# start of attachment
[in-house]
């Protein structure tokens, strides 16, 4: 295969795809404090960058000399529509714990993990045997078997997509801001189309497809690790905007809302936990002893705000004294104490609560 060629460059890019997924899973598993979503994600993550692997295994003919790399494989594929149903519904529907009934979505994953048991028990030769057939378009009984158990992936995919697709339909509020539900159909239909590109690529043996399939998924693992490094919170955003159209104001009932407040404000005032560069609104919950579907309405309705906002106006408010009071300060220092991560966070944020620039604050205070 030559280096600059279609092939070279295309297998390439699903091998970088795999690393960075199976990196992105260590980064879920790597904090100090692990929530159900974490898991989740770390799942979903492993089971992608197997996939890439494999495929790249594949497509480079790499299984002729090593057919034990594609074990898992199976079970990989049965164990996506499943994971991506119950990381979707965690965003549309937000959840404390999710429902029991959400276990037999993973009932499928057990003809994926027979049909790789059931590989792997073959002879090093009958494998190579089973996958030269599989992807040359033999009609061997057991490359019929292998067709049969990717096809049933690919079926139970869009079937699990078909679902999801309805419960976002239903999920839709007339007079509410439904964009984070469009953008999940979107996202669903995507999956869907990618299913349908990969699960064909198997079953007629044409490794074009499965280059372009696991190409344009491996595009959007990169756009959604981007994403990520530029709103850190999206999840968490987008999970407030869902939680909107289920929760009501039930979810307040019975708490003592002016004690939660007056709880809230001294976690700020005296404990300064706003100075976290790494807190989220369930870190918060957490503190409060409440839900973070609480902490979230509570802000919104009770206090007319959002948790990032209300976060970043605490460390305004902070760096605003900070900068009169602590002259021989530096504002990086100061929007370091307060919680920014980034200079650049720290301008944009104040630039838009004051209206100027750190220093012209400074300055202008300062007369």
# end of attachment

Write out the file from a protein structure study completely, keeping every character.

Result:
[in-house]
């Protein structure tokens, strides 16, 4: 295969795809404090960058000399529509714990993990045997078997997509801001189309497809690790905007809302936990002893705000004294104490609560 060629460059890019997924899973598993979503994600993550692997295994003919790399494989594929149903519904529907009934979505994953048991028990030769057939378009009984158990992936995919697709339909509020539900159909239909590109690529043996399939998924693992490094919170955003159209104001009932407040404000005032560069609104919950579907309405309705906002106006408010009071300060220092991560966070944020620039604050205070 030559280096600059279609092939070279295309297998390439699903091998970088795999690393960075199976990196992105260590980064879920790597904090100090692990929530159900974490898991989740770390799942979903492993089971992608197997996939890439494999495929790249594949497509480079790499299984002729090593057919034990594609074990898992199976079970990989049965164990996506499943994971991506119950990381979707965690965003549309937000959840404390999710429902029991959400276990037999993973009932499928057990003809994926027979049909790789059931590989792997073959002879090093009958494998190579089973996958030269599989992807040359033999009609061997057991490359019929292998067709049969990717096809049933690919079926139970869009079937699990078909679902999801309805419960976002239903999920839709007339007079509410439904964009984070469009953008999940979107996202669903995507999956869907990618299913349908990969699960064909198997079953007629044409490794074009499965280059372009696991190409344009491996595009959007990169756009959604981007994403990520530029709103850190999206999840968490987008999970407030869902939680909107289920929760009501039930979810307040019975708490003592002016004690939660007056709880809230001294976690700020005296404990300064706003100075976290790494807190989220369930870190918060957490503190409060409440839900973070609480902490979230509570802000919104009770206090007319959002948790990032209300976060970043605490460390305004902070760096605003900070900068009169602590002259021989530096504002990086100061929007370091307060919680920014980034200079650049720290301008944009104040630039838009004051209206100027750190220093012209400074300055202008300062007369």